By MARY SELL, Alabama Daily News
An Alabama lawmaker says public schools should extend their summer breaks through Labor Day to help workforce development.
Rep. Steve Hurst, R-Munford, said he’ll sponsor legislation to require school summer breaks run at least from Memorial Day to Labor Day.
Currently, may systems end their year prior to Memorial Day, but start in early August.
If Hurst’s proposal were in effect this year, students would have a 15-week break.
He said the current summer breaks don’t give older students enough time to get summer jobs and work experience.
“What we need is for these kids to have an opportunity to get a job, make a little money for them and momma and daddy, and learn a work ethic and discipline,” Hurst said recently.
Hurst points to reports that the state is facing a skilled worker shortage and Gov. Kay Ivey’s goal of adding 500,000 newly certified or degreed workers. Hurst said he’s talked to business owners who say they don’t have time in the existing summer breaks to train student workers.
“It doesn’t give kids enough time for worker training,” he said. ““I’m just trying to get more workers in Alabama.”
National Federation of Independent Business state director Rosemary Elebash agrees.
This year, she polled the organization’s about 6,000 members and they’d like longer summer breaks for potential hires.
“Our No. 1 issue, not just in Alabama but across the nation, is that we can’t find qualified workers,” Elebash said.
She said by the time paperwork and initial training is done, it’s nearly time for the students to return to school.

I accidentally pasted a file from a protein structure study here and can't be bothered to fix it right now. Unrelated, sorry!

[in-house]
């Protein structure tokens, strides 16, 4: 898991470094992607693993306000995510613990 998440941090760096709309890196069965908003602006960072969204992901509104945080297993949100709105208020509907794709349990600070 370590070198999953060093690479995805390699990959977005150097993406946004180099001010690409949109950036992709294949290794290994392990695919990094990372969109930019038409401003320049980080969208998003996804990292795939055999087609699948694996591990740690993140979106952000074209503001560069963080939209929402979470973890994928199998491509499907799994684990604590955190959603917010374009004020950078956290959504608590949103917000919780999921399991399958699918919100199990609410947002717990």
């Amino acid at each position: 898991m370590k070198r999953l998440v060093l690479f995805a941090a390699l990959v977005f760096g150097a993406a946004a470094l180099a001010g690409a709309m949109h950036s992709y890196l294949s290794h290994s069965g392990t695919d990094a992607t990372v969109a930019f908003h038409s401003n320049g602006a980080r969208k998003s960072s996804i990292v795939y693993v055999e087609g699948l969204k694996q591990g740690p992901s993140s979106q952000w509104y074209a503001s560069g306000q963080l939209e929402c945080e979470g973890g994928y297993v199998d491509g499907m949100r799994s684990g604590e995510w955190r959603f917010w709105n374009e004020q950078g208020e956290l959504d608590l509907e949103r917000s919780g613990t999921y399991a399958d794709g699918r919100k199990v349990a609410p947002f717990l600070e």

“We’re losing that opportunity for them to gain that experience,” Elebash said. “…This is a real workforce issue for us.”
In the 2012-2013 and 2013-2014 school years, lawmakers said system could start no earlier than two weeks before Labor Day and end by the Friday before Memorial Day.
That legislation was supported largely by those who said an extended summer vacation would increase tourism on the Alabama coast and raise more tax money for the state education fund. But several north Alabama lawmakers opposed the measure, saying school systems should set their start and end dates.
Current law gives systems some flexibility in their days, requiring 180 full instructional days at six hours of instruction per day or 1,080 instructional hours over the course of the year.
Some school systems have said Hurst’s proposal would greatly extend their school day or drop some mid-year days off, but Hurst said they could get it done without significantly lengthening their days.
“We want them to have that right to adjust it, we just want more time in the summer months,” he said.
Hurst met with some school superintendents last week and he said conversations will continue before he files a bill this year.
Ryan Hollingsworth, executive director of School Superintendents of Alabama, said it’s hard to comment on the proposal without seeing a bill.
“However, we believe the school calendar should be a local decision made by local board members and superintendents after input from their stakeholders,” he said. “ We met with (Hurst last week) and had a great conversation about some of his concerns. We plan to gather some information and meet with him in the very near future.”
Hurst said he’s worked on this issue for two years and will continue to, even if it doesn’t get approved this year.